Taiwan’s path to universal health coverage—an essay by William C HsiaoBMJ 2019; 367 doi: https://doi.org/10.1136/bmj.l5979 (Published 24 October 2019) Cite this as: BMJ 2019;367:l5979
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I have previously stated my views about universal health coverage (UHC); various misconceptions and ideological conflicts from different perspectives and assumptions (ref 1)
I would like to point out, despite the need to cap healthcare costs and equity in access to services, neither the author nor the other stakeholders concluded UHC must be free-at-point-of-delivery when given the opportunity to redesign (or create) a healthcare system.
Similarly the article reiterated the fact the health expenditure does not necessarily correlate with patient satisfaction, considering that Taiwan did not spend as much as OECD countries.
This challenged the flawed assumption that UHR can only be achieved with "free" service delivery, that equity in a national health scheme can only be attained by excluding user-pay co-payment. Taiwan demonstrated that affordable healthcare can occur in a mixed payment model, with capped costs, means-tested state-funded subsidised enrolment while improving outcomes in almost all areas.
Of course no healthcare system is perfect and what works for one country is not necessarily so for another. Certainly the reasons for the latter are many, but this is not surprisingly related to expectations and demands of the society so concerned, together with the fiscal discipline of individuals within that society.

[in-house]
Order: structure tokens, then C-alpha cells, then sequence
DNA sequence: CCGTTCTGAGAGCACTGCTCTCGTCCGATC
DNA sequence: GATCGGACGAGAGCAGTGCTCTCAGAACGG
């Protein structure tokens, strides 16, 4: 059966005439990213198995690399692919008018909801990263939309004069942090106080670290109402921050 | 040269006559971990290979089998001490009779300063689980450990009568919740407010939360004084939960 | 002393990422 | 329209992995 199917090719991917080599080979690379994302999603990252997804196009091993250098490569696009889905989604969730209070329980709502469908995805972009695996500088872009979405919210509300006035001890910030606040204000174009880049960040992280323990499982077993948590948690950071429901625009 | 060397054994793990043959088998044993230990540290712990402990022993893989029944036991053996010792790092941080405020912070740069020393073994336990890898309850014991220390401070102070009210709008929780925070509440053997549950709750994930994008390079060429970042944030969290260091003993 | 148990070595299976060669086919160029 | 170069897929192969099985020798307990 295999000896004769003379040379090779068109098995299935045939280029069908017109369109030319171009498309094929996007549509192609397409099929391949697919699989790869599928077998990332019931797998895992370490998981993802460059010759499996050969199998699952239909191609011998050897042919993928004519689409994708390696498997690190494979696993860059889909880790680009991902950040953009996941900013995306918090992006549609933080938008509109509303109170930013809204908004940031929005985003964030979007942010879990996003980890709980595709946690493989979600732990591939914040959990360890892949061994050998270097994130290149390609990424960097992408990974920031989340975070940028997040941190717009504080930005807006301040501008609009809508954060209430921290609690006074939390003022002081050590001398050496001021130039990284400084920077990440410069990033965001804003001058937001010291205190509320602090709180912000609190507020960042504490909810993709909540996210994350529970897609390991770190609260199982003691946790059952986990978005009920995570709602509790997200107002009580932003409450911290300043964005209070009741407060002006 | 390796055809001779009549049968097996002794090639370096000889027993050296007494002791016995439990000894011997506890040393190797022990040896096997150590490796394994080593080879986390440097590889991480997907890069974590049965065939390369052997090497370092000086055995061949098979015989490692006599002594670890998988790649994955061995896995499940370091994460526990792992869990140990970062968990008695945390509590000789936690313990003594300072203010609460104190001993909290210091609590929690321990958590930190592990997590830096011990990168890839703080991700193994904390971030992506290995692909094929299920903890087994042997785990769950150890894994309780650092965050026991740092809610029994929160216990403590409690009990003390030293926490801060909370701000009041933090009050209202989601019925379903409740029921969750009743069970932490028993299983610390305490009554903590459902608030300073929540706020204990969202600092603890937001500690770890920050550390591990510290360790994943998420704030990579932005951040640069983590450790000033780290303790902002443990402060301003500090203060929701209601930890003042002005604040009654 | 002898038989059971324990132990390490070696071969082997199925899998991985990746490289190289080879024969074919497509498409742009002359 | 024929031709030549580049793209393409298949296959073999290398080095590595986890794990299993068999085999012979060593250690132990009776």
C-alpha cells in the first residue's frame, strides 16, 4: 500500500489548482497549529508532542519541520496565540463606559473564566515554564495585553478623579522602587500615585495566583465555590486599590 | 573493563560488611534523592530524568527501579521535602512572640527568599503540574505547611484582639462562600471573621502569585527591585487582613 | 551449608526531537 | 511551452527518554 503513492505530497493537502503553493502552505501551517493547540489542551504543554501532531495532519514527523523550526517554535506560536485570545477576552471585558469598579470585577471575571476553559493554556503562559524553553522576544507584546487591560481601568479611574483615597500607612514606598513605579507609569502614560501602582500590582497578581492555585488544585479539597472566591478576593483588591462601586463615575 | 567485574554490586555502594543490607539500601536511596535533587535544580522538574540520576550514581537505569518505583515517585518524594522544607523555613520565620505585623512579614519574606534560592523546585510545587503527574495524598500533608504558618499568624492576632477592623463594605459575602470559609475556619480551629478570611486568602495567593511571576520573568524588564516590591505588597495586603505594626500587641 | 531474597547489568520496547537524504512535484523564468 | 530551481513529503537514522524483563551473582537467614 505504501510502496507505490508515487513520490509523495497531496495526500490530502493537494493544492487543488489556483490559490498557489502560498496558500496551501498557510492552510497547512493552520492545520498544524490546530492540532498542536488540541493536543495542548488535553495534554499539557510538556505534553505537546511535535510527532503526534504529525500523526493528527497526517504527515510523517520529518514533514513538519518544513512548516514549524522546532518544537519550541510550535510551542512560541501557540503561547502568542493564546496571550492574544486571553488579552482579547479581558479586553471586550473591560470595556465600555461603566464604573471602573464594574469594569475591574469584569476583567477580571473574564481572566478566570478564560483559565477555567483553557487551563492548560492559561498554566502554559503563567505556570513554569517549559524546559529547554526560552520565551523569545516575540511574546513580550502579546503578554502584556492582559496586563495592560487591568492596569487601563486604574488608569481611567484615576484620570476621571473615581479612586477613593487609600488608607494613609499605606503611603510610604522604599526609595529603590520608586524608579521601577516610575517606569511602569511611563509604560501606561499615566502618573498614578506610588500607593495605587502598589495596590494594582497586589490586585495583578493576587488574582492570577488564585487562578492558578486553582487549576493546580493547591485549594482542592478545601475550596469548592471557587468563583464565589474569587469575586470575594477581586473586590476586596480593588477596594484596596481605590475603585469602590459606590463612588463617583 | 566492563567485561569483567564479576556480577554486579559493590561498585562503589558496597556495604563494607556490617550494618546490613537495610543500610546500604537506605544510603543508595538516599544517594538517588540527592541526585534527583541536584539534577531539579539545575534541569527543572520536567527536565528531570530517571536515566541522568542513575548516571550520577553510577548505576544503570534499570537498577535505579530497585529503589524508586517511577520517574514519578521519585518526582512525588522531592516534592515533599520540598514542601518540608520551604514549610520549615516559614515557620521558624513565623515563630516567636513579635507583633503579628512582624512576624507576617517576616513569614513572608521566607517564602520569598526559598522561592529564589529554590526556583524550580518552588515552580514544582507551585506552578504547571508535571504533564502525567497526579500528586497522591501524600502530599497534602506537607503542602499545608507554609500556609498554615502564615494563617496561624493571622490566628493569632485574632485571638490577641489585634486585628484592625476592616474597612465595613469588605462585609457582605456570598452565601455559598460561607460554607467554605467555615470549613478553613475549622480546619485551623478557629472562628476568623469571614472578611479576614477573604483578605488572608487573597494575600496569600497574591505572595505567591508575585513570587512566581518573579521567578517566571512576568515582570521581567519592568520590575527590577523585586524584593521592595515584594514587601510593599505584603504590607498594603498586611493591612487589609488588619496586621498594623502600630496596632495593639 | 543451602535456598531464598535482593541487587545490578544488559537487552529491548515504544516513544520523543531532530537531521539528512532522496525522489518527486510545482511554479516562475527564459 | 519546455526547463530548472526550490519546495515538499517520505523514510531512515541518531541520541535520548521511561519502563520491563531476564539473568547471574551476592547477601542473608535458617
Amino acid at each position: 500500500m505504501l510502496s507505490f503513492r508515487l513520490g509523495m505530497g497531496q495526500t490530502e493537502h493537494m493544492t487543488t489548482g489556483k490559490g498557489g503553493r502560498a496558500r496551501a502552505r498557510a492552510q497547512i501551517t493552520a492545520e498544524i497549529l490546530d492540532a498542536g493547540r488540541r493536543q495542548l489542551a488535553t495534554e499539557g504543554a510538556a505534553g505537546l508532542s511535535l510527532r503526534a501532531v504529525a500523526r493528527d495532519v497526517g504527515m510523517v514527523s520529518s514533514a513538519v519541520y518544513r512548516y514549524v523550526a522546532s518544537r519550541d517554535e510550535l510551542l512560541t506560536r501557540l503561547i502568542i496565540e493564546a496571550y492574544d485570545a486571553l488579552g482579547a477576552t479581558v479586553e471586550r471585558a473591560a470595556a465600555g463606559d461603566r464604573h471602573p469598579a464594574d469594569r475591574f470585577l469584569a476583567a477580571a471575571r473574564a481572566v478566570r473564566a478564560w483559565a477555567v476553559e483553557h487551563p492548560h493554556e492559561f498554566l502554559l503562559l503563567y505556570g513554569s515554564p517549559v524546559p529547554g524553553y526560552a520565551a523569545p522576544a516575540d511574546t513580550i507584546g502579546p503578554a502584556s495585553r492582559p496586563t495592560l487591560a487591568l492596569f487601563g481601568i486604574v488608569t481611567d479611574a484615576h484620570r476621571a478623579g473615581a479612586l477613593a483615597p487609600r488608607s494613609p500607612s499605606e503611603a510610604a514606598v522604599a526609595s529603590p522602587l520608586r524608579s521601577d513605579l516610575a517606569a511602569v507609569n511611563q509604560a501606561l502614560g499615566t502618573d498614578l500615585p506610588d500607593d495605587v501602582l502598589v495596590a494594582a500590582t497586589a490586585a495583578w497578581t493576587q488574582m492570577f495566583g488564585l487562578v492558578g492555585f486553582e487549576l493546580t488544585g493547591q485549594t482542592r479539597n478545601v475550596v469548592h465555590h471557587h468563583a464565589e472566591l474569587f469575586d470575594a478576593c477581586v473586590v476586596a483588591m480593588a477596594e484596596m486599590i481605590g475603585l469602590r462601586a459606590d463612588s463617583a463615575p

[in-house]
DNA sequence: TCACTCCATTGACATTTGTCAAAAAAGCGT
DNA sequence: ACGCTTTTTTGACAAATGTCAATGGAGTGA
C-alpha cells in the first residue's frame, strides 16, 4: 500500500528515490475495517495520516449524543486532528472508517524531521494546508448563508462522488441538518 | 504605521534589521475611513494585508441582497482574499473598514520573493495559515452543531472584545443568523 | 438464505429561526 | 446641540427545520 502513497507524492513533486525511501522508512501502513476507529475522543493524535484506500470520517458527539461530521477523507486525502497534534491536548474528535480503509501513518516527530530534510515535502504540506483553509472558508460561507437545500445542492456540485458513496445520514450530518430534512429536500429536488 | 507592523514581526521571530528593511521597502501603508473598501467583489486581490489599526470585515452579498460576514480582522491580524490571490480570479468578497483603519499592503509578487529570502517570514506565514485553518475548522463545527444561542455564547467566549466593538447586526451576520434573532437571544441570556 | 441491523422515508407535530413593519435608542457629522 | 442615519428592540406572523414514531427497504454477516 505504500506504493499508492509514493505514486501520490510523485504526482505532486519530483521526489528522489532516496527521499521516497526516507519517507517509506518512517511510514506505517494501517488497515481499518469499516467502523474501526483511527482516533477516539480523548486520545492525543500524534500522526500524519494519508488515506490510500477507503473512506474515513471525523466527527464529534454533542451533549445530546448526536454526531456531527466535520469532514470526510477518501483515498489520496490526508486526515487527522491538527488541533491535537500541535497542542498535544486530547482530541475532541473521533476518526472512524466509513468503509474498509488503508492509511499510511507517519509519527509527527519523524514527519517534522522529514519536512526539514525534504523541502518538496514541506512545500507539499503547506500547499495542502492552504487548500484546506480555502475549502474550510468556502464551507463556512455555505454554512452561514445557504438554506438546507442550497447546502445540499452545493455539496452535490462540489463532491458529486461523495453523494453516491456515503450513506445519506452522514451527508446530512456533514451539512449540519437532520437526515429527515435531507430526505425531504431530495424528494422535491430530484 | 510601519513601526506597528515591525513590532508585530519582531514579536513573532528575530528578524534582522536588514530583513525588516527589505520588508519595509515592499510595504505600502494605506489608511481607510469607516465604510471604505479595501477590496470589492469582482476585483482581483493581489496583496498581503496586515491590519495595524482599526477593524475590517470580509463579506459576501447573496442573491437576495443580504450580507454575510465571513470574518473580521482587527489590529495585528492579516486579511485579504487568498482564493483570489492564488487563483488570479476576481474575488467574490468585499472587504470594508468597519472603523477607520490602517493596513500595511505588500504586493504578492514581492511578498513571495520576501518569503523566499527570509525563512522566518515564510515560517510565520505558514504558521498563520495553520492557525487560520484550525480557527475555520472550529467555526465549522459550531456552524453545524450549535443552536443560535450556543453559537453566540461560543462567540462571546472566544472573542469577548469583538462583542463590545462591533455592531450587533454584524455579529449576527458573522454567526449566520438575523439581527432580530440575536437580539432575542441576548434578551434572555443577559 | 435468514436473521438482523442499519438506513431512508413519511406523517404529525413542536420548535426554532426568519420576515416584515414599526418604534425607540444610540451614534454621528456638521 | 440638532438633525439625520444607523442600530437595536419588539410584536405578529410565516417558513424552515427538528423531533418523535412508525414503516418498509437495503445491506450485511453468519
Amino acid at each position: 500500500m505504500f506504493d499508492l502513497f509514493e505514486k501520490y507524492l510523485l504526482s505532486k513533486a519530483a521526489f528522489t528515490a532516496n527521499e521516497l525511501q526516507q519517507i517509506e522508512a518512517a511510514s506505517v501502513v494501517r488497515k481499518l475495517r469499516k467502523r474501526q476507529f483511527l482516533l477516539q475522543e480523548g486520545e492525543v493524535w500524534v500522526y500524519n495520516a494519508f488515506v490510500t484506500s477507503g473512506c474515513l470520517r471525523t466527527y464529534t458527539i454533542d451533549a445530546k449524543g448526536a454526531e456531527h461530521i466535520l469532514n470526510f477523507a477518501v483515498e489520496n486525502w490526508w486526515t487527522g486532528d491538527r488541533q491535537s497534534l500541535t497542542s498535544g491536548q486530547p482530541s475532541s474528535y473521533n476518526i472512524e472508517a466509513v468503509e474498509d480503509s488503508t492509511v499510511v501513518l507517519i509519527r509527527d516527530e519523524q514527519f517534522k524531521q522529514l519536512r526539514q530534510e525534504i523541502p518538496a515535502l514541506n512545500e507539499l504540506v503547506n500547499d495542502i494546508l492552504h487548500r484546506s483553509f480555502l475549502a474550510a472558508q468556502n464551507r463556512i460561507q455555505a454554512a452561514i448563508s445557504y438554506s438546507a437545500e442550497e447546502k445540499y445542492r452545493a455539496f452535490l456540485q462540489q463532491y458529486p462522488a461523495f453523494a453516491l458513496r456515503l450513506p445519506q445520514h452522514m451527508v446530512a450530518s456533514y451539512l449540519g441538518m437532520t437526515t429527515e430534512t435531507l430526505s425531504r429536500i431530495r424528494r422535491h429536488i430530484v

It therefore should be of no surprise to readers that for countries who expect high quality services free-at-point-of-delivery without consideration of overall budgetary limitation, the average household debt is disproportionately high, household savings significantly lower compared to those living in countries with healthcare system with user pays co-payment arrangement.
Whether such expectation is intrinsically tied-in with fiscal responsibility is in contention, but there is no doubt patient expectation and satisfaction differs dramatically between neighbouring nations within one geographical region. When expectations of high quality care are not met due to budgetary and practical constraints, the country faces a dilemma whether to address the resulting dissatisfaction either by adjusting expectations to more realistic level, or increasing spending with no regard for economic sustainability. Perhaps like Taiwan, it may be more practical to establish a new funding system for the healthcare service rather than maintain the façade that a free-at-point-of-delivery healthcare system is sustainable in the long term.
You can't have your cake and eat it.
Competing interests: No competing interests